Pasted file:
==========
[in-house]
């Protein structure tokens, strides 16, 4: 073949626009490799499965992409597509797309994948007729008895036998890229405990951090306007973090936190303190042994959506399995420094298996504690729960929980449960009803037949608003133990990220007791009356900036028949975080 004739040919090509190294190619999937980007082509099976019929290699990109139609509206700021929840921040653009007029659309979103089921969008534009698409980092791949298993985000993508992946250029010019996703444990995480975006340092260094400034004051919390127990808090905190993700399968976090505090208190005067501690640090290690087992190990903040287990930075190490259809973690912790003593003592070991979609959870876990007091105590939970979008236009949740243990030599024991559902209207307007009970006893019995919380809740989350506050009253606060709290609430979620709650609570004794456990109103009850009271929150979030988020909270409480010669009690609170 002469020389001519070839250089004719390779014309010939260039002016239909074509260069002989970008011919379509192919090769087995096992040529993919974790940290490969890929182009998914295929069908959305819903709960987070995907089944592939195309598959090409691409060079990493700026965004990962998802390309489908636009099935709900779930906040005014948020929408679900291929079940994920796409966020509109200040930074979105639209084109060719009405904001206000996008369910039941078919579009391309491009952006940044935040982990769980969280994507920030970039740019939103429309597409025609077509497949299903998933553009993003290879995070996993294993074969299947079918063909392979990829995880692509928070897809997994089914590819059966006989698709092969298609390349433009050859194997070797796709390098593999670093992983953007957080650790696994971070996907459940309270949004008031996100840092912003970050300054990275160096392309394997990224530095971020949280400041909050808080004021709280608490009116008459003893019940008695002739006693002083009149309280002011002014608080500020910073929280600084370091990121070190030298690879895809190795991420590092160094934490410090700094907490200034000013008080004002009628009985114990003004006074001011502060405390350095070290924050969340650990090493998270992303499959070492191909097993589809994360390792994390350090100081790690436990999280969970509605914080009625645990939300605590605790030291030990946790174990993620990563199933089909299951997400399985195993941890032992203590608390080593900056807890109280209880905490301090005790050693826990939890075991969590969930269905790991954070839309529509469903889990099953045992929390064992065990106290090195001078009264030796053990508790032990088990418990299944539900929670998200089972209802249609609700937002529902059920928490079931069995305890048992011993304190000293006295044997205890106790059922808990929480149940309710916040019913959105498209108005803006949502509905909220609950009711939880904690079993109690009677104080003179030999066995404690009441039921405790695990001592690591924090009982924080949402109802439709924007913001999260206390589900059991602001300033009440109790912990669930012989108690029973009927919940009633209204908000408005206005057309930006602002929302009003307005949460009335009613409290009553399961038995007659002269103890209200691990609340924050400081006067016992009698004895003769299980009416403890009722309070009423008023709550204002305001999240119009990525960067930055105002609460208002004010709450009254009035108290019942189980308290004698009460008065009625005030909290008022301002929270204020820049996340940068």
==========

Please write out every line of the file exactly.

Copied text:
[in-house]
């Protein structure tokens, strides 16, 4: 073949626009490799499965992409597509797309994948007729008895036998890229405990951090306007973090936190303190042994959506399995420094298996504690729960929980449960009803037949608003133990990220007791009356900036028949975080 004739040919090509190294190619999937980007082509099976019929290699990109139609509206700021929840921040653009007029659309979103089921969008534009698409980092791949298993985000993508992946250029010019996703444990995480975006340092260094400034004051919390127990808090905190993700399968976090505090208190005067501690640090290690087992190990903040287990930075190490259809973690912790003593003592070991979609959870876990007091105590939970979008236009949740243990030599024991559902209207307007009970006893019995919380809740989350506050009253606060709290609430979620709650609570004794456990109103009850009271929150979030988020909270409480010669009690609170 002469020389001519070839250089004719390779014309010939260039002016239909074509260069002989970008011919379509192919090769087995096992040529993919974790940290490969890929182009998914295929069908959305819903709960987070995907089944592939195309598959090409691409060079990493700026965004990962998802390309489908636009099935709900779930906040005014948020929408679900291929079940994920796409966020509109200040930074979105639209084109060719009405904001206000996008369910039941078919579009391309491009952006940044935040982990769980969280994507920030970039740019939103429309597409025609077509497949299903998933553009993003290879995070996993294993074969299947079918063909392979990829995880692509928070897809997994089914590819059966006989698709092969298609390349433009050859194997070797796709390098593999670093992983953007957080650790696994971070996907459940309270949004008031996100840092912003970050300054990275160096392309394997990224530095971020949280400041909050808080004021709280608490009116008459003893019940008695002739006693002083009149309280002011002014608080500020910073929280600084370091990121070190030298690879895809190795991420590092160094934490410090700094907490200034000013008080004002009628009985114990003004006074001011502060405390350095070290924050969340650990090493998270992303499959070492191909097993589809994360390792994390350090100081790690436990999280969970509605914080009625645990939300605590605790030291030990946790174990993620990563199933089909299951997400399985195993941890032992203590608390080593900056807890109280209880905490301090005790050693826990939890075991969590969930269905790991954070839309529509469903889990099953045992929390064992065990106290090195001078009264030796053990508790032990088990418990299944539900929670998200089972209802249609609700937002529902059920928490079931069995305890048992011993304190000293006295044997205890106790059922808990929480149940309710916040019913959105498209108005803006949502509905909220609950009711939880904690079993109690009677104080003179030999066995404690009441039921405790695990001592690591924090009982924080949402109802439709924007913001999260206390589900059991602001300033009440109790912990669930012989108690029973009927919940009633209204908000408005206005057309930006602002929302009003307005949460009335009613409290009553399961038995007659002269103890209200691990609340924050400081006067016992009698004895003769299980009416403890009722309070009423008023709550204002305001999240119009990525960067930055105002609460208002004010709450009254009035108290019942189980308290004698009460008065009625005030909290008022301002929270204020820049996340940068």